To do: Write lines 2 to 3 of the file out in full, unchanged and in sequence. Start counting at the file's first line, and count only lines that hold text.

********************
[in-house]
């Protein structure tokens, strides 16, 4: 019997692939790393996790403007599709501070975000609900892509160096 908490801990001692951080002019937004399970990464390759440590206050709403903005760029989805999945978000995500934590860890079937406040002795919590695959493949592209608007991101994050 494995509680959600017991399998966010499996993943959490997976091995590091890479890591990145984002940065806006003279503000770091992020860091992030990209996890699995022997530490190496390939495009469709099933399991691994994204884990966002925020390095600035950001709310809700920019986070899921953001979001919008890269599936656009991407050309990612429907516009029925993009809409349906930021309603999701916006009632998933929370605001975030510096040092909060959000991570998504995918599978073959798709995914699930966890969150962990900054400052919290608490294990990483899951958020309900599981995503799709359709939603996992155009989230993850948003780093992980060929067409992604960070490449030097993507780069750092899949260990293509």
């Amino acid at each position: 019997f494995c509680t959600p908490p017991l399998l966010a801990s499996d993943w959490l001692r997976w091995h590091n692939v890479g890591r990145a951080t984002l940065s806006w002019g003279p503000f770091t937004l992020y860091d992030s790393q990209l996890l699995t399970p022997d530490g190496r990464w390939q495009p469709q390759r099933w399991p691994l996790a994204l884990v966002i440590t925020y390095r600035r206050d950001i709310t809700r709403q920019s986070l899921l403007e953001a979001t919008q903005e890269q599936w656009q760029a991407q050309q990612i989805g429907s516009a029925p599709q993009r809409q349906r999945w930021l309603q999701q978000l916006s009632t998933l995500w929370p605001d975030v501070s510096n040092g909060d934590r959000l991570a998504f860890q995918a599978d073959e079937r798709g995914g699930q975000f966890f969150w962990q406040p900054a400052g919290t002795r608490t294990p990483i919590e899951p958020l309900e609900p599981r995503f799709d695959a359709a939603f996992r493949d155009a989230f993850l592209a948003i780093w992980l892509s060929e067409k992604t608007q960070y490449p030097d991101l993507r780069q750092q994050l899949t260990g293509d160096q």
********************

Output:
């Protein structure tokens, strides 16, 4: 019997692939790393996790403007599709501070975000609900892509160096 908490801990001692951080002019937004399970990464390759440590206050709403903005760029989805999945978000995500934590860890079937406040002795919590695959493949592209608007991101994050 494995509680959600017991399998966010499996993943959490997976091995590091890479890591990145984002940065806006003279503000770091992020860091992030990209996890699995022997530490190496390939495009469709099933399991691994994204884990966002925020390095600035950001709310809700920019986070899921953001979001919008890269599936656009991407050309990612429907516009029925993009809409349906930021309603999701916006009632998933929370605001975030510096040092909060959000991570998504995918599978073959798709995914699930966890969150962990900054400052919290608490294990990483899951958020309900599981995503799709359709939603996992155009989230993850948003780093992980060929067409992604960070490449030097993507780069750092899949260990293509």
């Amino acid at each position: 019997f494995c509680t959600p908490p017991l399998l966010a801990s499996d993943w959490l001692r997976w091995h590091n692939v890479g890591r990145a951080t984002l940065s806006w002019g003279p503000f770091t937004l992020y860091d992030s790393q990209l996890l699995t399970p022997d530490g190496r990464w390939q495009p469709q390759r099933w399991p691994l996790a994204l884990v966002i440590t925020y390095r600035r206050d950001i709310t809700r709403q920019s986070l899921l403007e953001a979001t919008q903005e890269q599936w656009q760029a991407q050309q990612i989805g429907s516009a029925p599709q993009r809409q349906r999945w930021l309603q999701q978000l916006s009632t998933l995500w929370p605001d975030v501070s510096n040092g909060d934590r959000l991570a998504f860890q995918a599978d073959e079937r798709g995914g699930q975000f966890f969150w962990q406040p900054a400052g919290t002795r608490t294990p990483i919590e899951p958020l309900e609900p599981r995503f799709d695959a359709a939603f996992r493949d155009a989230f993850l592209a948003i780093w992980l892509s060929e067409k992604t608007q960070y490449p030097d991101l993507r780069q750092q994050l899949t260990g293509d160096q």